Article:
LePage’s legal counsel gets committee’s OK to become judge

Posted Sept. 05, 2012, at 4:23 p.m.
Dan Billings
maine.gov
Dan Billings

AUGUSTA, Maine — Gov. Paul LePage’s chief legal counsel attracted support Wednesday from multiple Democrats for his nomination as a district court judge, as he pledged to lawmakers considering his judicial nomination that he’s ready to put his partisan work behind him.

The Legislature’s Judiciary Committee signed off on Dan Billings’ nomination as a district court judge in a 12-2 vote. His nomination next goes to the state Senate, which will consider his and dozens of other gubernatorial nominations on Thursday.

Billings addressed head-on during his confirmation hearing Wednesday conceptions that he’s a Republican lawyer.

“Someone who moves into this position has to decommission themselves from politics,” Billings told lawmakers. “I’m ready to do so. I see the 19 months I’ve worked with the governor as the culmination of my political career.”

Billings, a Bowdoinham resident and former selectman there, has served as LePage’s counsel since the governor was inaugurated in January 2011. The governor’s nomination of Billings isn’t without precedent. Govs. Angus King and John Baldacci also nominated their counsels to the state court.

Before joining the governor’s office, Billings was a partner at Marden, Dubord, Bernier and Stevens in Waterville, where he focused on civil litigation and criminal defense, but also represented the Maine Republican Party and Republican clients on a variety of matters.

“That got me in the newspaper more than my day-to-day work,” Billings said of his partisan legal work. “It really wasn’t what I did on a day-to-day basis.

“I found it rewarding to help folks who may have done something wrong to get themselves in the criminal justice system,” he added. “I think I made a difference in their lives.”

Those who spoke in support of Billings’ nomination described him as a smart lawyer who respects the process and can fairly apply the law.

“In every instance, lawyers in my office would tell me Dan was aggressive, a strong advocate for his client,” said Severin Beliveau, a partner with the firm Preti Flaherty who has been active in Democratic politics. “In every instance, he had a sense of collegiality, a sense of fairness.”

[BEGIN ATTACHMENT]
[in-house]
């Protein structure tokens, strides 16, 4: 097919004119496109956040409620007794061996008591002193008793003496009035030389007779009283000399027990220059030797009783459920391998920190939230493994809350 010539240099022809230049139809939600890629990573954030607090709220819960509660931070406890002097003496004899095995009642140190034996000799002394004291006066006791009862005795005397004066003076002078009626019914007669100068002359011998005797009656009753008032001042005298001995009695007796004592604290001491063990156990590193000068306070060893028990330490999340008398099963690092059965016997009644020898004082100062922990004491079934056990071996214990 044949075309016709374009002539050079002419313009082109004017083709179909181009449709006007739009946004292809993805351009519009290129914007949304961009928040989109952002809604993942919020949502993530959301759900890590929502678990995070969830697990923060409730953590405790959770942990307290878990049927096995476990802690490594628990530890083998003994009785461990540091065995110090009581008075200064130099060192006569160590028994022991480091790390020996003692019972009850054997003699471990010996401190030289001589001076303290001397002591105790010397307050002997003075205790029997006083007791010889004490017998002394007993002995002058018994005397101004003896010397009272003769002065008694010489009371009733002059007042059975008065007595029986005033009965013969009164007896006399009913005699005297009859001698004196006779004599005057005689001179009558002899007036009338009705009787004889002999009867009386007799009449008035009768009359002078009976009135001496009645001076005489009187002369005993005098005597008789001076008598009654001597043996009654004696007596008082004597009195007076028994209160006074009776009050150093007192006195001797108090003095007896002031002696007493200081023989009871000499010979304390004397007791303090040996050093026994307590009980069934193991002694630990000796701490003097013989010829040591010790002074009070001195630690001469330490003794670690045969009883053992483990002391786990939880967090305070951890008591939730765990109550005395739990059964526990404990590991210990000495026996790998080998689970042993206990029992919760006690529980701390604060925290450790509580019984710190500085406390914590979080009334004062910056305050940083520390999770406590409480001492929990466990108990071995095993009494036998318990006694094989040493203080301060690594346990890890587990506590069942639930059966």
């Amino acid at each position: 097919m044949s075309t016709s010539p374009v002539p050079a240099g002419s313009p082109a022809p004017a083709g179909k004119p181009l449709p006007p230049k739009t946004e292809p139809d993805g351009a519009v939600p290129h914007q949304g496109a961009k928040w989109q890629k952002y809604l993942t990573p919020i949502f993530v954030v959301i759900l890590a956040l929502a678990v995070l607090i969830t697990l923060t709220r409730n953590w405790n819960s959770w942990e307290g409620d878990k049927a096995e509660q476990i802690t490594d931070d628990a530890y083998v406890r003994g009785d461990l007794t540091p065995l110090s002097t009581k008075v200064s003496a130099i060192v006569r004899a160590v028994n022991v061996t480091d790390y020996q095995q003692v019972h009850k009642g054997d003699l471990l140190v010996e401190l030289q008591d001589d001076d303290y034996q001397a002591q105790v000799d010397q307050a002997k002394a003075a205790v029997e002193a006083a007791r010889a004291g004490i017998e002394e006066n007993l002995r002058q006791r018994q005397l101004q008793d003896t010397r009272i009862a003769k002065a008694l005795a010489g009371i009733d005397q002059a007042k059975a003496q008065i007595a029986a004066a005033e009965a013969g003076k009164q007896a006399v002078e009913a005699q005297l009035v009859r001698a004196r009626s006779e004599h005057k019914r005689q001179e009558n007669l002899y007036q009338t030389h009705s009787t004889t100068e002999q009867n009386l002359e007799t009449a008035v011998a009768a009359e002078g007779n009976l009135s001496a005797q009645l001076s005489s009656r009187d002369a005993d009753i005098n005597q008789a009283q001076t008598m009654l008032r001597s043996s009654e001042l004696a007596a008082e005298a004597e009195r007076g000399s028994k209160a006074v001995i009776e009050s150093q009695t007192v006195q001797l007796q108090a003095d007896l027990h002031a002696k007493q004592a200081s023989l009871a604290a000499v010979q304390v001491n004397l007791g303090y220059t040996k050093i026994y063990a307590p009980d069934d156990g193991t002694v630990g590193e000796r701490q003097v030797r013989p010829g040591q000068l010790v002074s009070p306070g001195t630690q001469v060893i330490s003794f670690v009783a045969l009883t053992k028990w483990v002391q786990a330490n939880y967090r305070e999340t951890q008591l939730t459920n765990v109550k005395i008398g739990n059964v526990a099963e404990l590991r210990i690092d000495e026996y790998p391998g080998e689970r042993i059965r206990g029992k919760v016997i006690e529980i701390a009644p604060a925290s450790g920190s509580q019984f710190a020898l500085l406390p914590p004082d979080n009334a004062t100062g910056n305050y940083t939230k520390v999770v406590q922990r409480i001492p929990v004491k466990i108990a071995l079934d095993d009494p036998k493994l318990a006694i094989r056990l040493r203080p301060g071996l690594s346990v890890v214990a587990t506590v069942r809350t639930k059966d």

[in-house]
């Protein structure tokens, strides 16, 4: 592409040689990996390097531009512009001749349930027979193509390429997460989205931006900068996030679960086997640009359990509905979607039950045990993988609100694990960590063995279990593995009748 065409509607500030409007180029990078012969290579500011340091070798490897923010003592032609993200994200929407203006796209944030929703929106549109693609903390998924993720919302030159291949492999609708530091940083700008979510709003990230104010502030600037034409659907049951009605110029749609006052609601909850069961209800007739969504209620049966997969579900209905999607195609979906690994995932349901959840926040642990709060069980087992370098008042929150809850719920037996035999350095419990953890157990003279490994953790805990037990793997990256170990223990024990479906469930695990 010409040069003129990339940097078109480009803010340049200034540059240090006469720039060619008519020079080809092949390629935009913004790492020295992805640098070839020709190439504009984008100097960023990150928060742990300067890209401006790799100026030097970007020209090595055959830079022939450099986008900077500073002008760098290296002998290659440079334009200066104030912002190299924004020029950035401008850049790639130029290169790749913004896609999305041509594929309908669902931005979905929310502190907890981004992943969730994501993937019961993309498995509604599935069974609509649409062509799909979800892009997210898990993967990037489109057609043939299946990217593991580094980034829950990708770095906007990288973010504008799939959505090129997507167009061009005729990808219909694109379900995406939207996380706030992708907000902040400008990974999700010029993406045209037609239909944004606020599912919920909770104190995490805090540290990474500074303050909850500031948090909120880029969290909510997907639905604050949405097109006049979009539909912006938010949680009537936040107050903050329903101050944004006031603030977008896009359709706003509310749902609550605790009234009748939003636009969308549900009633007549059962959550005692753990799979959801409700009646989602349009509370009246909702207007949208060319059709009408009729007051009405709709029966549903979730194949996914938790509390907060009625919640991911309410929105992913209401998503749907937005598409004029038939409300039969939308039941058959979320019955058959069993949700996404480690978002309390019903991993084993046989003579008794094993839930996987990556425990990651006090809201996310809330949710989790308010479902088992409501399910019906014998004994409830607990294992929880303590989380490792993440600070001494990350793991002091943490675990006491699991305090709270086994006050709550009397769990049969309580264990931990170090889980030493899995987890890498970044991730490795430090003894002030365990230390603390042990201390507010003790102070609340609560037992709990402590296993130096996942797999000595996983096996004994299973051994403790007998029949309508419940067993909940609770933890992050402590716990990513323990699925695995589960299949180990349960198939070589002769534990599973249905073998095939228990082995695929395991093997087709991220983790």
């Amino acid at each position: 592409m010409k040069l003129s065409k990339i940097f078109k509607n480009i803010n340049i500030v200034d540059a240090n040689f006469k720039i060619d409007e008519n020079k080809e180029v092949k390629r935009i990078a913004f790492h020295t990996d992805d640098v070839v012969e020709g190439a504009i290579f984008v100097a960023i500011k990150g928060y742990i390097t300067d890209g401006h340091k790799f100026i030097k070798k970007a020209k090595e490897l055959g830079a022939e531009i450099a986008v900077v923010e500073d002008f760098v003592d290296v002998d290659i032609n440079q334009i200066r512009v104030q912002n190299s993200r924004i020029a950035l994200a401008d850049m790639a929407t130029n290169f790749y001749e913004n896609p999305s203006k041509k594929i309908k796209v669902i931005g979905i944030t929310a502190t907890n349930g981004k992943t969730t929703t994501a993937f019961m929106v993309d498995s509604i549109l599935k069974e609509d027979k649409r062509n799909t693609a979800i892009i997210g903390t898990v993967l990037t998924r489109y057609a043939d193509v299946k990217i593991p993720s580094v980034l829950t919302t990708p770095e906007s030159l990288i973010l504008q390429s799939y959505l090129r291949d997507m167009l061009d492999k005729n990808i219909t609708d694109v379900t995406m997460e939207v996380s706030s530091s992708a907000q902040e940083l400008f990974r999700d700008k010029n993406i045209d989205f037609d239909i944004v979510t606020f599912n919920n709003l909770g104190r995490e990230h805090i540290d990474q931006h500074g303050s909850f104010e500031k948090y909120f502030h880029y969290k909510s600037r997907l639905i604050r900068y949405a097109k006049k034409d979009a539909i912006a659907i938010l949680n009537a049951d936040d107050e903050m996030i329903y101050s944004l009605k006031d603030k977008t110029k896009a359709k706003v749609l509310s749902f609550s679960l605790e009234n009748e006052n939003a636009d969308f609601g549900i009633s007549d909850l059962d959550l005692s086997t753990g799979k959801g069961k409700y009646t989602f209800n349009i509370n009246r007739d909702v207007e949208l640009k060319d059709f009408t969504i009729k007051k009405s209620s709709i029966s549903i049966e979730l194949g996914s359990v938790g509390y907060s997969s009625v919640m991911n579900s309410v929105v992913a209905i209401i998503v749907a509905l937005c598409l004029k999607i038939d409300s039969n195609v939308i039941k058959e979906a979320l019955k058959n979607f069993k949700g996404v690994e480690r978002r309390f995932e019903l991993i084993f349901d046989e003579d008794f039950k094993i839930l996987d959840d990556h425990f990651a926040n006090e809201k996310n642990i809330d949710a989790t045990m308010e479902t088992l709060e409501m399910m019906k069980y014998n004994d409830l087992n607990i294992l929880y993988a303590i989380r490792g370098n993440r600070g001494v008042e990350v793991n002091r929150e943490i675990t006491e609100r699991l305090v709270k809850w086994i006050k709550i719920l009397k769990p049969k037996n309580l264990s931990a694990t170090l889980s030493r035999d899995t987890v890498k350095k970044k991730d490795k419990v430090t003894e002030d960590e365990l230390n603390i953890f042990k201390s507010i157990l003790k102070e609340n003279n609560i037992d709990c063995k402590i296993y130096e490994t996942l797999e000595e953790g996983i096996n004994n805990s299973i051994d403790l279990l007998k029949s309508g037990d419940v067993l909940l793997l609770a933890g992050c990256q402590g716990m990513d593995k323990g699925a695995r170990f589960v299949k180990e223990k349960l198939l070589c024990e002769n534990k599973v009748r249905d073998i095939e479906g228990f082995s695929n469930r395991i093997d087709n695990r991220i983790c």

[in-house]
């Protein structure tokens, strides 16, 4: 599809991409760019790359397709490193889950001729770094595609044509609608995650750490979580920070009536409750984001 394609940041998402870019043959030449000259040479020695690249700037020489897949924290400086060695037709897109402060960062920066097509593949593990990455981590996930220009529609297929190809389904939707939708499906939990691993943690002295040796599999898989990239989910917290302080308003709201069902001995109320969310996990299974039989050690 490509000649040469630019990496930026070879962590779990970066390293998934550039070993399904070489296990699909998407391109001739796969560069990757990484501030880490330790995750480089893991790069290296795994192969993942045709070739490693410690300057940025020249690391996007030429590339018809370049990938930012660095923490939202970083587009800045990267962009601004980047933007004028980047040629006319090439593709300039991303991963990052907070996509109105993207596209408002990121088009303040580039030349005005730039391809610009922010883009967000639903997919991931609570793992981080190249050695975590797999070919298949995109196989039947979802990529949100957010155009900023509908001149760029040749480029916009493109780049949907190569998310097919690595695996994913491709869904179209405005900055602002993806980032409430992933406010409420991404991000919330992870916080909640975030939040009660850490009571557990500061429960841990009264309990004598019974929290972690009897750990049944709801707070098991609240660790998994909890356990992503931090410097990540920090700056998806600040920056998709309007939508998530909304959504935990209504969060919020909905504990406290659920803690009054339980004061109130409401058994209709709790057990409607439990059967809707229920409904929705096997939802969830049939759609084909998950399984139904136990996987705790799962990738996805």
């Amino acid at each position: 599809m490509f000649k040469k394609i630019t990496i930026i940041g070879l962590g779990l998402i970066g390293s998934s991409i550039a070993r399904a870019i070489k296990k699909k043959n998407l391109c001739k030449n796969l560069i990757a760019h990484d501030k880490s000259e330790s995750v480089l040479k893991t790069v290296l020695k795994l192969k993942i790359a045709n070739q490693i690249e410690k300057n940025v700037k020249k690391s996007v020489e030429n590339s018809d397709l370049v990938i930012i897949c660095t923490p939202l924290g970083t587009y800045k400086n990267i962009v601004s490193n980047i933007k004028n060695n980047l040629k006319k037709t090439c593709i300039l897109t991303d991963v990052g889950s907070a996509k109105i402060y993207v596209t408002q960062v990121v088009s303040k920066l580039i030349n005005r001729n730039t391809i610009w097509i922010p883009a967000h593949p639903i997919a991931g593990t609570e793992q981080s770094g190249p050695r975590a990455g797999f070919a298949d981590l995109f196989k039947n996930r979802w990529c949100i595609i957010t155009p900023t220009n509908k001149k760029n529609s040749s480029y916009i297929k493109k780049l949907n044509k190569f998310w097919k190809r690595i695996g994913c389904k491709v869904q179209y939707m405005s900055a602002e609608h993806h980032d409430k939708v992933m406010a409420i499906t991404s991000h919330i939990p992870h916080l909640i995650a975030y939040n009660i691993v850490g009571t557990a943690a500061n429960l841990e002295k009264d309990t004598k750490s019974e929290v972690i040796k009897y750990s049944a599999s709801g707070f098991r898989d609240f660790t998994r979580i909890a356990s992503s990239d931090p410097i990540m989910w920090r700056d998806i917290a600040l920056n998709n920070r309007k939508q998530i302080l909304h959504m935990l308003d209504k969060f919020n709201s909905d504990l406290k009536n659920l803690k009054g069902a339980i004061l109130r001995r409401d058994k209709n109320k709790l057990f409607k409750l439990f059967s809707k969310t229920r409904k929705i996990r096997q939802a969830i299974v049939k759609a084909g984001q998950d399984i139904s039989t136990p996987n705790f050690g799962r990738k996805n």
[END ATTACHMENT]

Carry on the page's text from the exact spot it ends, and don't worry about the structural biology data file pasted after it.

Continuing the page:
Sen. Seth Goodall, a Richmond Democrat who represents the district where Billings lives, said Billings has the skills necessary to be a good judge, including a compassionate side.

“We have always been able to come to resolution, or agree to disagree, but in a very collegial way,” Goodall said. “Dan recognizes very quickly the other side’s argument, which is very important as a lawyer and as a judge.”

State Sen. Cynthia Dill, a Cape Elizabeth Democrat who’s also a candidate for Maine’s open U.S. Senate seat, asked Billings if he was prepared to give up participating in the online Republican forum As Maine Goes, where Billings frequently offers his opinion on political issues.

“My posting abilities there are done,” he said.

Participation in political dialogue is “to be encouraged,” and shouldn’t disqualify someone from being nominated to a judicial post, Billings said. “But as a judge, that needs to be put behind.”

Dill was among the 10 Judiciary Committee members to support Billings’ nomination. Rep. Bradley Moulton, R-York, and Rep. Kimberly Monaghan-Derrig, D-Cape Elizabeth, opposed it.

Billings’ confirmation hearing came a day after the Judiciary Committee unanimously approved the nomination of Orono lawyer John Lucy for another district court judgeship.

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